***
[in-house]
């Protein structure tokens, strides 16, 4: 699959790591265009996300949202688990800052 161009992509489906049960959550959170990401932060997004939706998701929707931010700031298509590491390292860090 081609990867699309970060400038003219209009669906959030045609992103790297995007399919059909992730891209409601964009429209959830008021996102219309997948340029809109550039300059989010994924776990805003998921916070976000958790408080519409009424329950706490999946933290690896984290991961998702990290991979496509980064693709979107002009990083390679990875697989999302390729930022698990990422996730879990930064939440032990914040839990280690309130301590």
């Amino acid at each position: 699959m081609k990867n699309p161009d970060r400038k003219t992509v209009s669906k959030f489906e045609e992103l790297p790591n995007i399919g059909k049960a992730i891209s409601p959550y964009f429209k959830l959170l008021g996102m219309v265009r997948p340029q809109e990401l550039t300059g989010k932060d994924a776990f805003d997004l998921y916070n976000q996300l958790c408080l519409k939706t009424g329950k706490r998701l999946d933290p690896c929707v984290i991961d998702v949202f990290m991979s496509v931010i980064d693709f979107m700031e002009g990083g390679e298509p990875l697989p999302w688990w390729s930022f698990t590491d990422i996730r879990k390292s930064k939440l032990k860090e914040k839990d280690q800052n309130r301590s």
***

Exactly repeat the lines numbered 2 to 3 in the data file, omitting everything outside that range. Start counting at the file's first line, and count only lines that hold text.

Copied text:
């Protein structure tokens, strides 16, 4: 699959790591265009996300949202688990800052 161009992509489906049960959550959170990401932060997004939706998701929707931010700031298509590491390292860090 081609990867699309970060400038003219209009669906959030045609992103790297995007399919059909992730891209409601964009429209959830008021996102219309997948340029809109550039300059989010994924776990805003998921916070976000958790408080519409009424329950706490999946933290690896984290991961998702990290991979496509980064693709979107002009990083390679990875697989999302390729930022698990990422996730879990930064939440032990914040839990280690309130301590």
């Amino acid at each position: 699959m081609k990867n699309p161009d970060r400038k003219t992509v209009s669906k959030f489906e045609e992103l790297p790591n995007i399919g059909k049960a992730i891209s409601p959550y964009f429209k959830l959170l008021g996102m219309v265009r997948p340029q809109e990401l550039t300059g989010k932060d994924a776990f805003d997004l998921y916070n976000q996300l958790c408080l519409k939706t009424g329950k706490r998701l999946d933290p690896c929707v984290i991961d998702v949202f990290m991979s496509v931010i980064d693709f979107m700031e002009g990083g390679e298509p990875l697989p999302w688990w390729s930022f698990t590491d990422i996730r879990k390292s930064k939440l032990k860090e914040k839990d280690q800052n309130r301590s």